Department of Family Services – Domestic and Sexual Violence Services

Fairfax County, Virginia

CONTACT INFORMATION: Monday–Friday 8 a.m.–4:30 p.m.

703-324-5730
TTY 711

12011 Government Center Parkway, Pennino Building, Floor 7, Suite 740
Fairfax, VA 22035

Toni Zollicoffer,
Director

Volunteer Voices - Gulira Alieva

Gulira Alieva group photoHow long have you been volunteering? How long have you held this role in Fairfax County?

Overall, I have been volunteering for nine years. I have been volunteering for Fairfax County since March 2019.

Why volunteer?

For me, volunteering means spending my free time with purpose: helping people who need my help. At the same time, it is also a learning experience for me. With every new project, I am able not only to acquire useful skills, but also share my knowledge and experience with others. Overall, volunteering brings me a feeling of fulfillment.   

Why volunteer for this specific program?

I volunteer for this specific program because DSVS addresses problems I feel strongly about. It is commonly known that intimate partner violence and sexual violence are two major public health problems in the world with a huge impact on the well-being and health of victims. Many times, I have seen domestic violence normalized and rooted in some cultures. In those situations, victims do not know they are being abused. This is upsetting. From my perspective, part of the solution lies in educating the public and spreading awareness about this issue. I find this program a great opportunity to do just that: Use the help of passionate staff and volunteers to provide information and resources. From the beginning, I knew I wanted to contribute in responding to domestic and sexual violence by joining DSVS.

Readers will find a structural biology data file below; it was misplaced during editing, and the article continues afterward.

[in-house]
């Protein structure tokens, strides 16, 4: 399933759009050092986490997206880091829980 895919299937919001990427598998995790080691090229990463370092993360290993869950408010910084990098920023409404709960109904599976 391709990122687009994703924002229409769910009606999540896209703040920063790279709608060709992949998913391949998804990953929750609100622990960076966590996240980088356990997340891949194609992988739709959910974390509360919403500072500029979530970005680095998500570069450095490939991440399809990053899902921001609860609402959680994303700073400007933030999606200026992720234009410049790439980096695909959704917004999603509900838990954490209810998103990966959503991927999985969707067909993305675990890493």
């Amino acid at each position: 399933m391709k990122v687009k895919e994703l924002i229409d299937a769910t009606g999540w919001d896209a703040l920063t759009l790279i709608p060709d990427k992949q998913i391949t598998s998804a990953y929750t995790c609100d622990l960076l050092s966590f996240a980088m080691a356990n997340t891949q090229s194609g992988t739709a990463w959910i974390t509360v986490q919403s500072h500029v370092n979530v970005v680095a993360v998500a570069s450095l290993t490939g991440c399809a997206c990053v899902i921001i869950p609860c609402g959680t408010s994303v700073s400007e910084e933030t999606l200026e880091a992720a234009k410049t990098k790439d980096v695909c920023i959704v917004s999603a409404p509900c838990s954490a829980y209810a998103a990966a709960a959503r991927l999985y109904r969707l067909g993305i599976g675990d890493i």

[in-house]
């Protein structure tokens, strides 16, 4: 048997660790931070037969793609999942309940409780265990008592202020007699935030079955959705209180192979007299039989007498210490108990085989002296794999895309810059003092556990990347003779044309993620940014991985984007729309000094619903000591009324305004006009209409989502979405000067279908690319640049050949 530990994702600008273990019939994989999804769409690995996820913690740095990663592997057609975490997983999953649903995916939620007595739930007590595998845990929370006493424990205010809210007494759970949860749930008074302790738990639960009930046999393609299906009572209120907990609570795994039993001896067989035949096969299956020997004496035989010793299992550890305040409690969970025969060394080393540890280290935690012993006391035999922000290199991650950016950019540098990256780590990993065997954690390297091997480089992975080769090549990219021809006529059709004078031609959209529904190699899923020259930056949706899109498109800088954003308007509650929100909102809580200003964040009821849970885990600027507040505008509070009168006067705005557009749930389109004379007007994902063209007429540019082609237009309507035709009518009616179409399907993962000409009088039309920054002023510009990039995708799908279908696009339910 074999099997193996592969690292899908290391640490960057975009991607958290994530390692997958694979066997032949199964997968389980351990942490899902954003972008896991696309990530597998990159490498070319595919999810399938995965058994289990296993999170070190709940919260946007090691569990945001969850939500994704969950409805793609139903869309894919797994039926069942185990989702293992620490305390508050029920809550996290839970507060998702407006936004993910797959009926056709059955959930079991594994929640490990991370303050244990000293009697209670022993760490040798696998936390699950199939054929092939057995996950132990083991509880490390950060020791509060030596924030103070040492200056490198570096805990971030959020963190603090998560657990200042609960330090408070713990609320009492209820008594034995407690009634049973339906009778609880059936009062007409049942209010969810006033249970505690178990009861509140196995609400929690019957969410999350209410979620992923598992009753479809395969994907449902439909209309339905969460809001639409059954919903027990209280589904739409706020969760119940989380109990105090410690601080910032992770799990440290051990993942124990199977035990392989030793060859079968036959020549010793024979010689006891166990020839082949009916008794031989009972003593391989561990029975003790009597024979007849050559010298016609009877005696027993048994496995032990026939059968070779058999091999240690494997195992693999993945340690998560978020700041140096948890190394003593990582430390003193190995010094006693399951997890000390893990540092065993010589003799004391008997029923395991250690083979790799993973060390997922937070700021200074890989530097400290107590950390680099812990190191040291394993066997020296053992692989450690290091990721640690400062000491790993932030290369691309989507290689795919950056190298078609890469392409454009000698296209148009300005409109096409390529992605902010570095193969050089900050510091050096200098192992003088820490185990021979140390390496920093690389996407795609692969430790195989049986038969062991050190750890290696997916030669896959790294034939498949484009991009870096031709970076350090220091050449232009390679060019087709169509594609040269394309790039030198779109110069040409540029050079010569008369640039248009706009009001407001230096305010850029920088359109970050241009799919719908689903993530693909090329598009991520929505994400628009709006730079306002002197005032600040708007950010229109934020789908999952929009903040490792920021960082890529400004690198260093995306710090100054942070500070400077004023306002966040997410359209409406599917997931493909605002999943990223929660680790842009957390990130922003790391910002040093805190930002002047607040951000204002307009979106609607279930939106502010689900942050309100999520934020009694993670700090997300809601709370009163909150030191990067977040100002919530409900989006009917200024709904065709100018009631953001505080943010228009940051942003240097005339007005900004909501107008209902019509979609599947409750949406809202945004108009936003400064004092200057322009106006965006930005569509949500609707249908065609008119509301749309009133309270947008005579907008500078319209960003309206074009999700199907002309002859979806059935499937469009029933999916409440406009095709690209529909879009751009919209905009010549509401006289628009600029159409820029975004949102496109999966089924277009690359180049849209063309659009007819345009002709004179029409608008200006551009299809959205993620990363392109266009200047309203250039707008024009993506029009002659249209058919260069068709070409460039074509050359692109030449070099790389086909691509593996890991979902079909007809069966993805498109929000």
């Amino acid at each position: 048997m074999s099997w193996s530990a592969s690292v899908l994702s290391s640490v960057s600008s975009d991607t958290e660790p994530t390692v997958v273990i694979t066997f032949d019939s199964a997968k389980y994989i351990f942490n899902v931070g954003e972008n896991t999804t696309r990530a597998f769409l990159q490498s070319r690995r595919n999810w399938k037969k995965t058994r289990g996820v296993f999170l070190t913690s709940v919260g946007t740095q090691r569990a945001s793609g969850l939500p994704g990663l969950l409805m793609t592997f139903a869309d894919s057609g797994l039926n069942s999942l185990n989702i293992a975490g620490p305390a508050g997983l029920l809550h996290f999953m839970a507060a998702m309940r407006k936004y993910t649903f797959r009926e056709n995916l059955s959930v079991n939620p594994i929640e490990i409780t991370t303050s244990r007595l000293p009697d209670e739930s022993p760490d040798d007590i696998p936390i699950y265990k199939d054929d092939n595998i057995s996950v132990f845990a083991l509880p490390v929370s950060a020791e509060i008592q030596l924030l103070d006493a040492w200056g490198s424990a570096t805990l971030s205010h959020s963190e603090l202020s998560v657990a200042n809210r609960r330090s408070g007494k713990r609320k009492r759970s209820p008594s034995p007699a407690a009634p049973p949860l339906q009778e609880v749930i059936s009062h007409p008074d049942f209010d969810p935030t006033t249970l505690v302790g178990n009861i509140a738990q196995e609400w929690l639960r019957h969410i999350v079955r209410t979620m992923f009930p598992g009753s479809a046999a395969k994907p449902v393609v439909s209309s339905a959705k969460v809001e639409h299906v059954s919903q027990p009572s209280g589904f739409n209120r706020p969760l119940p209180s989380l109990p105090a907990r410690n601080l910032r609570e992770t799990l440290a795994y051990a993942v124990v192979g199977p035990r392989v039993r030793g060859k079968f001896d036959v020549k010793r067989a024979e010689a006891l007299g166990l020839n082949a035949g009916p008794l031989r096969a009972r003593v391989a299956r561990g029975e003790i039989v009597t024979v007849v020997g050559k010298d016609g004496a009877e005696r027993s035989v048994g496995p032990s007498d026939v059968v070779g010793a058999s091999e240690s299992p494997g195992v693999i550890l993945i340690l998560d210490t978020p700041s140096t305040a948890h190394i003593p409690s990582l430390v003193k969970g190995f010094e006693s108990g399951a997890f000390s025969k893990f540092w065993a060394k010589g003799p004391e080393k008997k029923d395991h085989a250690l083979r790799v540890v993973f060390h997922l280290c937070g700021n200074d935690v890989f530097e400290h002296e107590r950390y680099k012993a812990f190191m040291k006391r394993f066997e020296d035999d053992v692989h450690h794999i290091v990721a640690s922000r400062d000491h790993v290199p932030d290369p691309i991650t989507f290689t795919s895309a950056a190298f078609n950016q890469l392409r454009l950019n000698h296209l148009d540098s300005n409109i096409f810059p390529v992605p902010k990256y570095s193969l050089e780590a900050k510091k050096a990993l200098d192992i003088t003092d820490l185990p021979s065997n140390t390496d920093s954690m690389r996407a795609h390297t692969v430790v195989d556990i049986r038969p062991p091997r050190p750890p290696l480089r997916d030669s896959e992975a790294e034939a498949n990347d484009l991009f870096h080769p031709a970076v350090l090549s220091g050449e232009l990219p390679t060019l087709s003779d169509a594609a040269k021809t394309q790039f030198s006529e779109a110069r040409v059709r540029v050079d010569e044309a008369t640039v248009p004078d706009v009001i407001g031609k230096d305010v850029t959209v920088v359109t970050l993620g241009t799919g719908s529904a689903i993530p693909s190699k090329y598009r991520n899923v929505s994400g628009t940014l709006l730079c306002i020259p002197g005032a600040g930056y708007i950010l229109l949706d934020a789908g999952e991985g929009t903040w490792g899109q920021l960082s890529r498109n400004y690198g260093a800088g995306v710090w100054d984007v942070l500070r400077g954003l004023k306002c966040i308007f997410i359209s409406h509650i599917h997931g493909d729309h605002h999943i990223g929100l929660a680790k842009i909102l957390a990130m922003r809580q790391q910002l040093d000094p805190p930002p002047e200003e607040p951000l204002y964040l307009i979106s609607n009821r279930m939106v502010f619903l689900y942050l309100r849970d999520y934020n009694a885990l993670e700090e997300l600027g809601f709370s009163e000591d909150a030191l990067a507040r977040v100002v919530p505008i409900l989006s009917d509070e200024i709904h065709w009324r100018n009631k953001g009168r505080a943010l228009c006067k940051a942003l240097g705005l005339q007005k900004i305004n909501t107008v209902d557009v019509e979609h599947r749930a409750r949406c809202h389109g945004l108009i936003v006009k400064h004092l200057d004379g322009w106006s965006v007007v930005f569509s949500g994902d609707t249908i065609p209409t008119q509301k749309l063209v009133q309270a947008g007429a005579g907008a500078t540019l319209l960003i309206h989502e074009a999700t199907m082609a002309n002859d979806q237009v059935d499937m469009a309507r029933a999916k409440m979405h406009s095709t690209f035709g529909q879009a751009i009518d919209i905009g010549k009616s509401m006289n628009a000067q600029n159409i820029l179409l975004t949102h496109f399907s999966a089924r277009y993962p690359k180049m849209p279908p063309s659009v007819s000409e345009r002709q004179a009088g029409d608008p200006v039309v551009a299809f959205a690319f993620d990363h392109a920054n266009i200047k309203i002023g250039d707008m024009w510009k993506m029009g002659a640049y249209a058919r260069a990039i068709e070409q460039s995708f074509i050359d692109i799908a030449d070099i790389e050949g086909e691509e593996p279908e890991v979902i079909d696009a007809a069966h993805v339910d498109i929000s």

What’s the most challenging part of being a volunteer?

The most challenging part is receiving new projects. It brings me out of my comfort zone, which is good in the sense that I learn something new every time I have a new challenge. 

What’s your biggest concern?

During my shifts, there are some difficult cases after which I get worried about the well-being of the victims. I wonder how they are now.

What’s the most rewarding?

The most rewarding thing is knowing the survivors have been helped and are now safe and cared for. 

What have you learned while volunteering - about volunteering in general, about DSVS, about yourself?

I learned many new skills. One thing I learned about myself is that I like taking on challenging projects. What I learned about DSVS is that they work 24/7; they provide counseling and advocacy services, legal and housing services, 24-hour hotline, hospital accompaniment and many other services for Fairfax County residents. I would love to highlight that the staff and volunteers of DSVS are highly welcoming and kind, which makes it so great to volunteer here.

What advice do you have for people who may be thinking about becoming a DSVS volunteer?

Volunteering with DSVS is a truly rewarding experience. First, you will get an extensive training before the start. Second, you will meet many remarkable people within the staff and volunteers. Third, you will gain new skills every day. If you wish to make a difference in survivors’ lives, you should opt for this volunteering opportunity.


This article posting is part of the Domestic and Sexual Violence Services' Volunteer Voices monthly newsletter for current and potential volunteers. If you're not already a volunteer, learn how to get involved. Find out about upcoming trainings, volunteer trainings, happenings around the DSVS office and information about articles, books, media recommendations and more.

Learn more about the Domestic and Sexual Violence Services (DSVS).

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Fairfax Virtual Assistant